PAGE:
A Free Market In Conservative Endorsements

Conservative talk show hosts claim support for the free market. Ignoring for a moment the degree to which the right wing actually undermines our market system while promoting plutocracy, there is one market they are strongly in favor of–a free market in selling endorsements. Politico reports:

If you’re a regular listener of Glenn Beck’s radio show and you wanted to contribute to a political group that would advance the populist conservative ideals he touts on his show, you’d have plenty of reason to think that FreedomWorks was your best investment.

But if you’re a fan of Mark Levin’s radio show, you’d have just as much cause to believe that Americans for Prosperity, a FreedomWorks rival, was the most effective conservative advocacy group. And, if Rush Limbaugh or Sean Hannity are who you listen to, you’d be hearing a steady stream of entreaties to support the important work of the Heritage Foundation.

That’s not coincidence. In search of donations and influence, the three prominent conservative groups are paying hefty sponsorship fees to the popular talk show hosts. Those fees buy them a variety of promotional tie-ins, as well as regular on-air plugs – praising or sometimes defending the groups, while urging listeners to donate – often woven seamlessly into programming in ways that do not seem like paid advertising.

“The point that people don’t realize,” said Michael Harrison, founder and publisher of the talk media trade publication TALKERS Magazine, “is that (big time political talk show hosts) are radio personalities – they are in the same business that people like Casey Kasem are in – and what they do is no different than people who broadcast from used car lots or restaurants or who endorse the local roofer or gardener.”

This returns the the question I’ve often wondered about the right wing talk show hosts–do they believe any of the nonsense they say or are they just saying what makes them the most money?  Both Glenn Beck and Rush Limbaugh have provided reasons to question whether they believe what they say on air.

Quote of the Day

“There a giant fire burning in Arizona, the biggest fire ever in the history of the state … I’m not saying these two things are connected, but a few weeks ago Sarah Palin moved to Arizona, and then the state burst into flames…

“I feel bad for Sarah. She heard all the alarms and sirens and she figured the British were coming.” –Bill Maher

Premature Predictions Of A New Ice Age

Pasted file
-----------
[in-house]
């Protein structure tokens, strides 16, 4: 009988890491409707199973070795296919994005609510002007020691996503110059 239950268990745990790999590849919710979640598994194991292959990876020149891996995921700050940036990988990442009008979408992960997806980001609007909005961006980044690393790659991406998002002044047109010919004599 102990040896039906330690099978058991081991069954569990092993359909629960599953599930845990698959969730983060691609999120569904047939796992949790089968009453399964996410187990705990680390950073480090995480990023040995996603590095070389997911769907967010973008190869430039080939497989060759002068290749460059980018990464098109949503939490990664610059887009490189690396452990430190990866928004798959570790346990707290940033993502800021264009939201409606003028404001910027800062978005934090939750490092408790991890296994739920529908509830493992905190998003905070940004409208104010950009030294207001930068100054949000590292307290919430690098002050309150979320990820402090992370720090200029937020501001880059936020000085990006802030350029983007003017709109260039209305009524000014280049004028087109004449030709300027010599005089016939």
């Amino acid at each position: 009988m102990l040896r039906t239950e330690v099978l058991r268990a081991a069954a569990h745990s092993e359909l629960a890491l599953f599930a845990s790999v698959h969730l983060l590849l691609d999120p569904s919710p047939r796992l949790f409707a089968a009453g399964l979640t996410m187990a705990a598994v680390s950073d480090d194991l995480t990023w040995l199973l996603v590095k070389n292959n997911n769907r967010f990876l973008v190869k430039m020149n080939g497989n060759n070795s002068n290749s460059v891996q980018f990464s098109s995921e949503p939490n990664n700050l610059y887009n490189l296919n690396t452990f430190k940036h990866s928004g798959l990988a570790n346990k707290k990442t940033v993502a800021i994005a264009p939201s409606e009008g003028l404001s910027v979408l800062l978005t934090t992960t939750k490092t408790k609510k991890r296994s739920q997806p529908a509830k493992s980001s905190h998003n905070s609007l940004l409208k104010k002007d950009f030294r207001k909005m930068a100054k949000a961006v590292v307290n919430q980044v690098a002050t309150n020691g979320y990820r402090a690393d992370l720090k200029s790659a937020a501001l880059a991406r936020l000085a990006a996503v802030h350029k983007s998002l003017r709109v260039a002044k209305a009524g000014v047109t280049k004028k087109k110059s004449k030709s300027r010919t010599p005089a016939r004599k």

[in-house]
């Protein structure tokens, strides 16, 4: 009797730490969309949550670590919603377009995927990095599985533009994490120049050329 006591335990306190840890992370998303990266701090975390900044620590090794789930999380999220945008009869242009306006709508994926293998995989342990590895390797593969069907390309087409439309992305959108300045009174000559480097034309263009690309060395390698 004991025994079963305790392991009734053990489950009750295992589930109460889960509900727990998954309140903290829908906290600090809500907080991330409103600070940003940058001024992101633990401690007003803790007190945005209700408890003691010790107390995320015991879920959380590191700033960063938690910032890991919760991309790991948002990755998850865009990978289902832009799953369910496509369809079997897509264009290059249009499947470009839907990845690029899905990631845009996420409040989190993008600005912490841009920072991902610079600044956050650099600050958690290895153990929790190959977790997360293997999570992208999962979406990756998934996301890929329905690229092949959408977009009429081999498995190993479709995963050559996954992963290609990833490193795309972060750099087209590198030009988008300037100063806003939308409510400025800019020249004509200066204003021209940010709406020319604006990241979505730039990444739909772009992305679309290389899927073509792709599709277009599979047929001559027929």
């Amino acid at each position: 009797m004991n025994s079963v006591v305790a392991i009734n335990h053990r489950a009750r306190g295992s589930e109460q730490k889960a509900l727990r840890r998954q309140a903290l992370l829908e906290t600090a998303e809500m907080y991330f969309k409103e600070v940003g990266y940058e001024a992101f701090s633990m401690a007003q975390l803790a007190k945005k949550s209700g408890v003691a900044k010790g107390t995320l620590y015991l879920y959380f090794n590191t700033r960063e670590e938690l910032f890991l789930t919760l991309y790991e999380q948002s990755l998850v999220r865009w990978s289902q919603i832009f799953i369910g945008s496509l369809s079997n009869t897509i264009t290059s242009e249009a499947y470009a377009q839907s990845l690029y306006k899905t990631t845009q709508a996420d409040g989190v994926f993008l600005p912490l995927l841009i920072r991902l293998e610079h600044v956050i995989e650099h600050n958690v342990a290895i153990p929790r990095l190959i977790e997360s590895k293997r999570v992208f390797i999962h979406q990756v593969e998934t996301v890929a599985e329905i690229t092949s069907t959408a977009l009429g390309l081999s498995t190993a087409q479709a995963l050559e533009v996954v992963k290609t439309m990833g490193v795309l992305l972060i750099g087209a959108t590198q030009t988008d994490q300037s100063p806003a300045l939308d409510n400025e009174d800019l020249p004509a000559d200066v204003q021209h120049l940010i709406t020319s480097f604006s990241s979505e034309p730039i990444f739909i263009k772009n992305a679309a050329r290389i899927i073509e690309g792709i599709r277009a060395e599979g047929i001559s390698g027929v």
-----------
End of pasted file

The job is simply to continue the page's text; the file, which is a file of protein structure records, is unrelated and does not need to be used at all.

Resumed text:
Those on the anti-science right have been jumping on junk-science news reports of a new ice age. Typically they get excited by any news report, regardless of how weak the evidence, which could be used to deny climate change, while ignoring all the scientific evidence which contradicts their opinions. Today’s excitement is over reports that the earth may be entering a new ice age.

The story, like many stories distorted by the right wing, does have a grain of truth to it. The sun appears to be going into a cycle  with decreased solar activity, possibly an absence of sun spots, and possibly even some cooling. The major changes are expected to involve changes in the sun’s magnetic field and ionizing gas, not in heat. Sci-Tech Today includes this report on the impact on climate change:

Skeptics of man-made global warming from the burning of fossil fuels have often pointed to solar radiation as a possible cause of a warming Earth, but they are in the minority among scientists. The Earth has warmed as solar activity has decreased.

Andrew Weaver, a climate scientist at the University of Victoria, said there could be small temperature effects, but they are far weaker than the strength of man-made global warming from carbon dioxide and methane. He noted that in 2010, when solar activity was mostly absent, Earth tied for its hottest year in more than a century of record-keeping.

Hill and colleagues wouldn’t discuss the effects of a quiet sun on temperature or global warming.

“If our predictions are true, we’ll have a wonderful experiment that will determine whether the sun has any effect on global warming,” Hill said.

This will be an interesting experiment which might lead to some changes in predictions, but is not likely to change the major problems related to climate change. Recent models of reduced solar activity predict that the effect will be to lower temperatures by 0.3 degrees C at most. In other words, the benefits are likely to be a less severe heat wave at best, not a new ice age.

When combining the effects of  natural phenomenon, including this change in solar activity, with man-made effects, it would not be surprising if there will be minor adjustments in current models as new evidence is available. That is how science works–not by jumping on whichever newspaper stories provide the prediction you want. Even if this should result in a greater reduction in global warming than expected, the prudent course remains to reduce our reliance on fossil fuels and achieve greater energy independence.

The anti-science right, always alarmists over plans to reduce our use of fossil fuels while ignoring the evidence for the necessity, have an advantage in the debate. Not caring about the facts, right wing media can make noise about a new ice age coming, while scientists would prefer to take more time to study the data before making predictions. Understanding this problem, some climate scientists have released arguments as to why the predictions of a new ice age are unlikely.